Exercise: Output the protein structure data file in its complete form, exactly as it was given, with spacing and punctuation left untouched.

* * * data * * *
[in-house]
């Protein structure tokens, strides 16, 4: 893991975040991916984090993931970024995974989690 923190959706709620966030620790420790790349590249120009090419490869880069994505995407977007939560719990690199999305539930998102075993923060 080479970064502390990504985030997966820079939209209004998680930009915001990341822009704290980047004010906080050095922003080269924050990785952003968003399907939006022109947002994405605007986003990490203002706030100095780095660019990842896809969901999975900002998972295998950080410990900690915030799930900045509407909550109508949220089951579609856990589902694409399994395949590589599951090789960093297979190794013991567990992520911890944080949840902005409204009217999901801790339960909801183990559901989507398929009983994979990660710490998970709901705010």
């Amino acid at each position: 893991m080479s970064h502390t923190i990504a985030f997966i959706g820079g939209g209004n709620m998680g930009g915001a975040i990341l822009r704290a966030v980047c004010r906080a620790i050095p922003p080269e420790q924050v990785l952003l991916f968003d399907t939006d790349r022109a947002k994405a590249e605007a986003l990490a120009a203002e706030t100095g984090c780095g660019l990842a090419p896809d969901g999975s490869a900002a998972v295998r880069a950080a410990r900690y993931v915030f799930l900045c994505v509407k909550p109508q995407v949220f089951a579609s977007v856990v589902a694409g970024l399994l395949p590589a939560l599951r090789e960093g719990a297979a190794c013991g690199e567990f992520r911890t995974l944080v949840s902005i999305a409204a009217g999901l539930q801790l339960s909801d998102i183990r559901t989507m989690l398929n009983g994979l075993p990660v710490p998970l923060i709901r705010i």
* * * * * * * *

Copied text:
[in-house]
């Protein structure tokens, strides 16, 4: 893991975040991916984090993931970024995974989690 923190959706709620966030620790420790790349590249120009090419490869880069994505995407977007939560719990690199999305539930998102075993923060 080479970064502390990504985030997966820079939209209004998680930009915001990341822009704290980047004010906080050095922003080269924050990785952003968003399907939006022109947002994405605007986003990490203002706030100095780095660019990842896809969901999975900002998972295998950080410990900690915030799930900045509407909550109508949220089951579609856990589902694409399994395949590589599951090789960093297979190794013991567990992520911890944080949840902005409204009217999901801790339960909801183990559901989507398929009983994979990660710490998970709901705010």
């Amino acid at each position: 893991m080479s970064h502390t923190i990504a985030f997966i959706g820079g939209g209004n709620m998680g930009g915001a975040i990341l822009r704290a966030v980047c004010r906080a620790i050095p922003p080269e420790q924050v990785l952003l991916f968003d399907t939006d790349r022109a947002k994405a590249e605007a986003l990490a120009a203002e706030t100095g984090c780095g660019l990842a090419p896809d969901g999975s490869a900002a998972v295998r880069a950080a410990r900690y993931v915030f799930l900045c994505v509407k909550p109508q995407v949220f089951a579609s977007v856990v589902a694409g970024l399994l395949p590589a939560l599951r090789e960093g719990a297979a190794c013991g690199e567990f992520r911890t995974l944080v949840s902005i999305a409204a009217g999901l539930q801790l339960s909801d998102i183990r559901t989507m989690l398929n009983g994979l075993p990660v710490p998970l923060i709901r705010i």